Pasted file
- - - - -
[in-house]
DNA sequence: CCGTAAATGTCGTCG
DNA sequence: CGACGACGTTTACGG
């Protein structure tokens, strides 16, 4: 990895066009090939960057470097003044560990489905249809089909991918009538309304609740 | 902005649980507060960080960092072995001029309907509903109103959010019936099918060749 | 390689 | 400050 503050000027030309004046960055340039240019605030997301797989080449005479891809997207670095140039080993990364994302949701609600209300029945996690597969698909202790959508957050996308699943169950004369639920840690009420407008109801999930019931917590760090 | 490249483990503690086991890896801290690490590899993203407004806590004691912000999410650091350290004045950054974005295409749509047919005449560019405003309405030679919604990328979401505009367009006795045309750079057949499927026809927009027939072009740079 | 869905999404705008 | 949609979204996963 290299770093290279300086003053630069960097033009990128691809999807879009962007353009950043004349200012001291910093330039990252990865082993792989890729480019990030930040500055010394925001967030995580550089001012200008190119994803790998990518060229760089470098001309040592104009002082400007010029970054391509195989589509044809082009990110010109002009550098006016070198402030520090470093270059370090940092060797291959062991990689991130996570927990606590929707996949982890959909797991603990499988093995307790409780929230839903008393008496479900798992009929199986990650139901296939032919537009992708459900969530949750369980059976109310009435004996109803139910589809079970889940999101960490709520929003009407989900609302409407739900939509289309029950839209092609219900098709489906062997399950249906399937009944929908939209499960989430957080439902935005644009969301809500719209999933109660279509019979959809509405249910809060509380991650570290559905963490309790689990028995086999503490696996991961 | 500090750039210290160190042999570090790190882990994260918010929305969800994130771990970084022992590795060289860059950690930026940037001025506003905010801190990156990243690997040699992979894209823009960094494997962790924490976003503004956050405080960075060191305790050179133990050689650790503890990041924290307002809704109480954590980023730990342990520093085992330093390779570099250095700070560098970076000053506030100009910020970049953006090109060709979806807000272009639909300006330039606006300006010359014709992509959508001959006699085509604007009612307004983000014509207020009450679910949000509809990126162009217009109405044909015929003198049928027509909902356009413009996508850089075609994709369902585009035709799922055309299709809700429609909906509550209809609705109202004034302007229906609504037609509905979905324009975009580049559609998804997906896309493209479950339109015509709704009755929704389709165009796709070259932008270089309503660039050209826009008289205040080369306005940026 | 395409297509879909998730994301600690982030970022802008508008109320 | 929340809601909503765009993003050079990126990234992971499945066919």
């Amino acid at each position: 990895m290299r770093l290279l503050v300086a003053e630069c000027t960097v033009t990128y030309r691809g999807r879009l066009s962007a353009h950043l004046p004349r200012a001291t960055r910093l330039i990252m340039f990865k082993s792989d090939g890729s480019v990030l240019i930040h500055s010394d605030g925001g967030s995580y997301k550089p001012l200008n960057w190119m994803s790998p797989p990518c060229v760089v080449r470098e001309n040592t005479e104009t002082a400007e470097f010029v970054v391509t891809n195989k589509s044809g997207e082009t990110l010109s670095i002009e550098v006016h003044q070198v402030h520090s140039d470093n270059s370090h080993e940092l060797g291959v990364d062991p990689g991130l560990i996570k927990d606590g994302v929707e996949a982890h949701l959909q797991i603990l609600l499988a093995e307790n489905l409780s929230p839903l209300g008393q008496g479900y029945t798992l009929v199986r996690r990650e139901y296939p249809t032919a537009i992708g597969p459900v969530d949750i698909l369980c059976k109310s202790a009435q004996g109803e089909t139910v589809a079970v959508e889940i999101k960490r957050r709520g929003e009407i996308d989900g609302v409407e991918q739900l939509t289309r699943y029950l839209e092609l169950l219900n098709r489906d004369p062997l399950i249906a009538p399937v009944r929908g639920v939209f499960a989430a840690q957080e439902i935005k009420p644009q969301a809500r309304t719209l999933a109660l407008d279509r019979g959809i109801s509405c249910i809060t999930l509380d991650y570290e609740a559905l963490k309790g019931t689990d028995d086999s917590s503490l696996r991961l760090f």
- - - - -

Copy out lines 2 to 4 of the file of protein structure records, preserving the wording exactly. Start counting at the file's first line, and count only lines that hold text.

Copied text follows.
DNA sequence: CCGTAAATGTCGTCG
DNA sequence: CGACGACGTTTACGG
């Protein structure tokens, strides 16, 4: 990895066009090939960057470097003044560990489905249809089909991918009538309304609740 | 902005649980507060960080960092072995001029309907509903109103959010019936099918060749 | 390689 | 400050 503050000027030309004046960055340039240019605030997301797989080449005479891809997207670095140039080993990364994302949701609600209300029945996690597969698909202790959508957050996308699943169950004369639920840690009420407008109801999930019931917590760090 | 490249483990503690086991890896801290690490590899993203407004806590004691912000999410650091350290004045950054974005295409749509047919005449560019405003309405030679919604990328979401505009367009006795045309750079057949499927026809927009027939072009740079 | 869905999404705008 | 949609979204996963 290299770093290279300086003053630069960097033009990128691809999807879009962007353009950043004349200012001291910093330039990252990865082993792989890729480019990030930040500055010394925001967030995580550089001012200008190119994803790998990518060229760089470098001309040592104009002082400007010029970054391509195989589509044809082009990110010109002009550098006016070198402030520090470093270059370090940092060797291959062991990689991130996570927990606590929707996949982890959909797991603990499988093995307790409780929230839903008393008496479900798992009929199986990650139901296939032919537009992708459900969530949750369980059976109310009435004996109803139910589809079970889940999101960490709520929003009407989900609302409407739900939509289309029950839209092609219900098709489906062997399950249906399937009944929908939209499960989430957080439902935005644009969301809500719209999933109660279509019979959809509405249910809060509380991650570290559905963490309790689990028995086999503490696996991961 | 500090750039210290160190042999570090790190882990994260918010929305969800994130771990970084022992590795060289860059950690930026940037001025506003905010801190990156990243690997040699992979894209823009960094494997962790924490976003503004956050405080960075060191305790050179133990050689650790503890990041924290307002809704109480954590980023730990342990520093085992330093390779570099250095700070560098970076000053506030100009910020970049953006090109060709979806807000272009639909300006330039606006300006010359014709992509959508001959006699085509604007009612307004983000014509207020009450679910949000509809990126162009217009109405044909015929003198049928027509909902356009413009996508850089075609994709369902585009035709799922055309299709809700429609909906509550209809609705109202004034302007229906609504037609509905979905324009975009580049559609998804997906896309493209479950339109015509709704009755929704389709165009796709070259932008270089309503660039050209826009008289205040080369306005940026 | 395409297509879909998730994301600690982030970022802008508008109320 | 929340809601909503765009993003050079990126990234992971499945066919």